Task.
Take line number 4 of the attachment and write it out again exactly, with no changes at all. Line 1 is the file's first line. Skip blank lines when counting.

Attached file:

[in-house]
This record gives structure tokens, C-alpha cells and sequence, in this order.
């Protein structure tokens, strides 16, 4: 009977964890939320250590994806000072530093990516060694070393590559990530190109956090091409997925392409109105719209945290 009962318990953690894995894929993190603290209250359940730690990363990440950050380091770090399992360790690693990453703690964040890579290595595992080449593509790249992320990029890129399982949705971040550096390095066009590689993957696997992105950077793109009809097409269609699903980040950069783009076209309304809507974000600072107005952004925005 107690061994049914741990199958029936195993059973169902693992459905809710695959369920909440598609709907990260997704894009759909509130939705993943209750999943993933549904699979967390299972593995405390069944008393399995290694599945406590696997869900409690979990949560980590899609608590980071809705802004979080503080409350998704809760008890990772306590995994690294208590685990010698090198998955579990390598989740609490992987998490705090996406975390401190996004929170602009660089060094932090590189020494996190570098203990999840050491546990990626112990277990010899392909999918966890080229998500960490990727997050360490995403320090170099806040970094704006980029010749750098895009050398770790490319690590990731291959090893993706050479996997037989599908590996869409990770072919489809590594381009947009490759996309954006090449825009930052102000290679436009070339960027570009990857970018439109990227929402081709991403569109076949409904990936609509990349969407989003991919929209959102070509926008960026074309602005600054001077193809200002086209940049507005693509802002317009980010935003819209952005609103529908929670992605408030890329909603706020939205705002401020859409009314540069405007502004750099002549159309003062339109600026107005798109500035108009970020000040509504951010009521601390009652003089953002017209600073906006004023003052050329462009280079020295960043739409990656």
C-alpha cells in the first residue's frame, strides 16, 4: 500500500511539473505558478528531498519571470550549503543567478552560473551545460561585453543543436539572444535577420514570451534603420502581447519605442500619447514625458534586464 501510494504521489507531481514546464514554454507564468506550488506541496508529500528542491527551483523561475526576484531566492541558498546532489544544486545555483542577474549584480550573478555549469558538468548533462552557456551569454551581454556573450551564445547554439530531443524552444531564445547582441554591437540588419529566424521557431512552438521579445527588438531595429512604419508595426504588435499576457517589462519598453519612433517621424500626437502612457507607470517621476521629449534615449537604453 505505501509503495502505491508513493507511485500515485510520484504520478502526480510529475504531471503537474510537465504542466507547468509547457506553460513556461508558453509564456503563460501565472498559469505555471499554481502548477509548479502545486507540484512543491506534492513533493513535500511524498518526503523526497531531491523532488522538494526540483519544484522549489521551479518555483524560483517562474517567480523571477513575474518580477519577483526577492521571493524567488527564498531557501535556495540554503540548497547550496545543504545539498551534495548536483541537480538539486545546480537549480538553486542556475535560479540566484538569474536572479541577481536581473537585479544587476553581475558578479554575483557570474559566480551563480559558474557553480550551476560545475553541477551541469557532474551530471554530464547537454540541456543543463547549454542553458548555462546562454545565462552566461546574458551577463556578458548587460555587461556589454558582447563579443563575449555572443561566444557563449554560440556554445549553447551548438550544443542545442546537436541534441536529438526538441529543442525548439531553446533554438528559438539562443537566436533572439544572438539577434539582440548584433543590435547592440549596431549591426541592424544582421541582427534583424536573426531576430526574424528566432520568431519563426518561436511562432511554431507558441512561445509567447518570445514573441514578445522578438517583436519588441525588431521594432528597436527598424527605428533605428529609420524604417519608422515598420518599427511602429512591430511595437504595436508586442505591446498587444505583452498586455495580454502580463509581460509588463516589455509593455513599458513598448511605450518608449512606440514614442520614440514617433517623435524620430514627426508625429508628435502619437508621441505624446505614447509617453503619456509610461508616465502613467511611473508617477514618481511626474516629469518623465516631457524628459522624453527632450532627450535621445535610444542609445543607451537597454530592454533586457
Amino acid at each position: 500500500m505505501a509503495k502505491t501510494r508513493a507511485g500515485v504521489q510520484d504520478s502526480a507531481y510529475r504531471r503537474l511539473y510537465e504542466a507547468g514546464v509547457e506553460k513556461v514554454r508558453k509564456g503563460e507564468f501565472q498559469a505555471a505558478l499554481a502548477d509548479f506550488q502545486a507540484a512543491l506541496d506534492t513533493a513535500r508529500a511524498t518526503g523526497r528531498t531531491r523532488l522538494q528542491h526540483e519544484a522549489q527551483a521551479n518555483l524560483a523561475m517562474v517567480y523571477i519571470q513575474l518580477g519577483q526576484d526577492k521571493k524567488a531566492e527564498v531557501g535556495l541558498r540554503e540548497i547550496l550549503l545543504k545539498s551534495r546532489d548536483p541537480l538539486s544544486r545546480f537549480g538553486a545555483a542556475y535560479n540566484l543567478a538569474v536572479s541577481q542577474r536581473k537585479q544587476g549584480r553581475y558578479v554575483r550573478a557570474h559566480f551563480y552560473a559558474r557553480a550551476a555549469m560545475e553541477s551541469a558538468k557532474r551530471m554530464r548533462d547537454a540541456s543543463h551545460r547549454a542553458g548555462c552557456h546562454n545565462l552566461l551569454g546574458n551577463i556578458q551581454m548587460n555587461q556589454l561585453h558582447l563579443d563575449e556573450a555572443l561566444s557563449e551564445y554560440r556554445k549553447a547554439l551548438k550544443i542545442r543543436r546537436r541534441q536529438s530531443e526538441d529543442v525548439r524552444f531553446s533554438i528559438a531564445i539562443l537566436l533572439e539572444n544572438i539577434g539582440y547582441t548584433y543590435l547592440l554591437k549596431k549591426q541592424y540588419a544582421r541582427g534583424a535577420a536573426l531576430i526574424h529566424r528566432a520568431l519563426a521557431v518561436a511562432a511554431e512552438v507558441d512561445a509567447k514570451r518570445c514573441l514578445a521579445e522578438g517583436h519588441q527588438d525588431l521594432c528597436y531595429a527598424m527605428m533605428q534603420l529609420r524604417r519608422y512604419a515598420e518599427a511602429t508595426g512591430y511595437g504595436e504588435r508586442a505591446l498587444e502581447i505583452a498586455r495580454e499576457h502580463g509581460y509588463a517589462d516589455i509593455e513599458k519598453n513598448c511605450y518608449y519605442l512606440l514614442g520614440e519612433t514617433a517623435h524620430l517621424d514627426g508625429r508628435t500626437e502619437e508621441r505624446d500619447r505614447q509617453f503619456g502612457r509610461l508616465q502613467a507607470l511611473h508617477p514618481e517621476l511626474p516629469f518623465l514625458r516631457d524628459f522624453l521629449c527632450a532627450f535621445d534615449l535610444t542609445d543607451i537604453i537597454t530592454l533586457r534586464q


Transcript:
C-alpha cells in the first residue's frame, strides 16, 4: 500500500511539473505558478528531498519571470550549503543567478552560473551545460561585453543543436539572444535577420514570451534603420502581447519605442500619447514625458534586464 501510494504521489507531481514546464514554454507564468506550488506541496508529500528542491527551483523561475526576484531566492541558498546532489544544486545555483542577474549584480550573478555549469558538468548533462552557456551569454551581454556573450551564445547554439530531443524552444531564445547582441554591437540588419529566424521557431512552438521579445527588438531595429512604419508595426504588435499576457517589462519598453519612433517621424500626437502612457507607470517621476521629449534615449537604453 505505501509503495502505491508513493507511485500515485510520484504520478502526480510529475504531471503537474510537465504542466507547468509547457506553460513556461508558453509564456503563460501565472498559469505555471499554481502548477509548479502545486507540484512543491506534492513533493513535500511524498518526503523526497531531491523532488522538494526540483519544484522549489521551479518555483524560483517562474517567480523571477513575474518580477519577483526577492521571493524567488527564498531557501535556495540554503540548497547550496545543504545539498551534495548536483541537480538539486545546480537549480538553486542556475535560479540566484538569474536572479541577481536581473537585479544587476553581475558578479554575483557570474559566480551563480559558474557553480550551476560545475553541477551541469557532474551530471554530464547537454540541456543543463547549454542553458548555462546562454545565462552566461546574458551577463556578458548587460555587461556589454558582447563579443563575449555572443561566444557563449554560440556554445549553447551548438550544443542545442546537436541534441536529438526538441529543442525548439531553446533554438528559438539562443537566436533572439544572438539577434539582440548584433543590435547592440549596431549591426541592424544582421541582427534583424536573426531576430526574424528566432520568431519563426518561436511562432511554431507558441512561445509567447518570445514573441514578445522578438517583436519588441525588431521594432528597436527598424527605428533605428529609420524604417519608422515598420518599427511602429512591430511595437504595436508586442505591446498587444505583452498586455495580454502580463509581460509588463516589455509593455513599458513598448511605450518608449512606440514614442520614440514617433517623435524620430514627426508625429508628435502619437508621441505624446505614447509617453503619456509610461508616465502613467511611473508617477514618481511626474516629469518623465516631457524628459522624453527632450532627450535621445535610444542609445543607451537597454530592454533586457